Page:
Charisma is the quality that makes people want to follow you. It's the
ability to inspire. People follow a leader because they trust him.
That's my definition of charisma. Maybe George Bush is a great guy to
hang out with at a barbecue or a ball game. But put him at a global
summit where the future of our planet is at stake, and he doesn't look
very presidential. Those frat-boy pranks and the kidding around he
enjoys so much don't go over that well with world leaders. Just ask
German Chancellor Angela Merkel, who received an unwelcome shoulder
massage from our President at a G-8 Summit. When he came up behind her
and started squeezing, I thought she was going to go right through the
"A leader has to be COMPETENT. That seems obvious, doesn't it? You've
got to know what you're doing. More important than that, you've got to
surround yourself with people who know what they're doing. Bush brags
about being our first MBA President. Does that make him competent? Well,
let's see. Thanks to our first MBA President, we've got the largest
deficit in history, Social Security is on life support, and we've run up
a half-a-trillion-dollar price tag (so far) in Iraq. And that's just for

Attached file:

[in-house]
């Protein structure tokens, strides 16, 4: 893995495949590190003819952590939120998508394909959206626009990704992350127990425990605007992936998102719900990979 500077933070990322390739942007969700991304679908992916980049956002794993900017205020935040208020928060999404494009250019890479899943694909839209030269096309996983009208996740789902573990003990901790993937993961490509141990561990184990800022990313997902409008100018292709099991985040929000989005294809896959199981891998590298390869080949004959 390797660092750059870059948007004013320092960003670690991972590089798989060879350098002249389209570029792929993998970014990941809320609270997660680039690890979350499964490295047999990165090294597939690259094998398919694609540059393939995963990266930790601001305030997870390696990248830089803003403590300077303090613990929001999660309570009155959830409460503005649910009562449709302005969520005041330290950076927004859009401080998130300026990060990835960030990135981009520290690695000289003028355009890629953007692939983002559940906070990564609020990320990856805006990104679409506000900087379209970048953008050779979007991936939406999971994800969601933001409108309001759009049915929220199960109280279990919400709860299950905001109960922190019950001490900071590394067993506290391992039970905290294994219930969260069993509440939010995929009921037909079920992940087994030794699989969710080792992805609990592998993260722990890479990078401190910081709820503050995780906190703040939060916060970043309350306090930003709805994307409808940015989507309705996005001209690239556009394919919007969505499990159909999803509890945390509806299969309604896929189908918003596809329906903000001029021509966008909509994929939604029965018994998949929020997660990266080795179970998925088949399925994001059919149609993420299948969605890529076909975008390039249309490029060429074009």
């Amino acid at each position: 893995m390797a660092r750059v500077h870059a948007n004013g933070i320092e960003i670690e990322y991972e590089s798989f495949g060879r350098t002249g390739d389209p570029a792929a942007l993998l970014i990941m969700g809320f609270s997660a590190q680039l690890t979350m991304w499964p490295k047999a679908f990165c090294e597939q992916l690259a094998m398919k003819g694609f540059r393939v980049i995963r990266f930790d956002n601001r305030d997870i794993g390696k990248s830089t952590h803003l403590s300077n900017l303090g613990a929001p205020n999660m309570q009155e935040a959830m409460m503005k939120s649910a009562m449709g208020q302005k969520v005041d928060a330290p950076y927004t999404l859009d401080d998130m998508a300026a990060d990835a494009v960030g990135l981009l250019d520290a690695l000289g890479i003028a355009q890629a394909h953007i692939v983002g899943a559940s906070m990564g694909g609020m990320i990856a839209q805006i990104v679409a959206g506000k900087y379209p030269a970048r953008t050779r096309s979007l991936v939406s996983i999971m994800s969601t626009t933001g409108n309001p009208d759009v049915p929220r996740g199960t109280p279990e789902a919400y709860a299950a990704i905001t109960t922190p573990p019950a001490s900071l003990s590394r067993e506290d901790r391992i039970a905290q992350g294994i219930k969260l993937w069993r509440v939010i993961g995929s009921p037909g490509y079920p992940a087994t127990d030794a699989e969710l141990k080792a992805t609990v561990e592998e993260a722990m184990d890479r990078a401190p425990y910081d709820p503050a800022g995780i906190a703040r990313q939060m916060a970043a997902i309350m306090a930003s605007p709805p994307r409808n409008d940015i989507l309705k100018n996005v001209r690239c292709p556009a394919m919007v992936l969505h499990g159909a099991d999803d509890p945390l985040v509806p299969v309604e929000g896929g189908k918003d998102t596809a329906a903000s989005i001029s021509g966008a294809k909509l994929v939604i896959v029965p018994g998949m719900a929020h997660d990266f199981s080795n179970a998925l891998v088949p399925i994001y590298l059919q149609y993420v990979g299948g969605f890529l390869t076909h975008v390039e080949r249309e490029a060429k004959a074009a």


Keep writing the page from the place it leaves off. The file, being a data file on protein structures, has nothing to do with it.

starters. A leader has to be a problem solver, and the biggest problems
we face as a nation seem to be on the back burner.
"You can't be a leader if you don't have COMMON SENSE. George Bush
doesn't have common sense. He just has a lot of sound bites. You know,
Former President Bill Clinton once said, "I grew up in an alcoholic
home. I spent half my childhood trying to get into the reality-based
world, and I like it here." I think our current President should visit
the real world once in a while.
"The Biggest C is Crisis Leaders are made, not born. Leadership is
forged in times of crisis. It's easy to sit there with your feet up on
the desk and talk theory. Or send someone else's kids off to war when
you've never seen a battlefield yourself. It's another thing to lead
when your world comes tumbling down. On September 11, 2001, we needed a
strong leader more than any other time in our history. … And what did
George Bush do when he'd regained his composure? He led us down the road
to Iraq, a road his own father had considered disastrous when he was
President. But Bush didn't listen to Daddy. He listened to a higher
father. He prides himself on
being faith based, not reality based. If that doesn't scare the crap out
of you, I don't know what will.
"So here's where we stand. We're immersed in a bloody war with no plan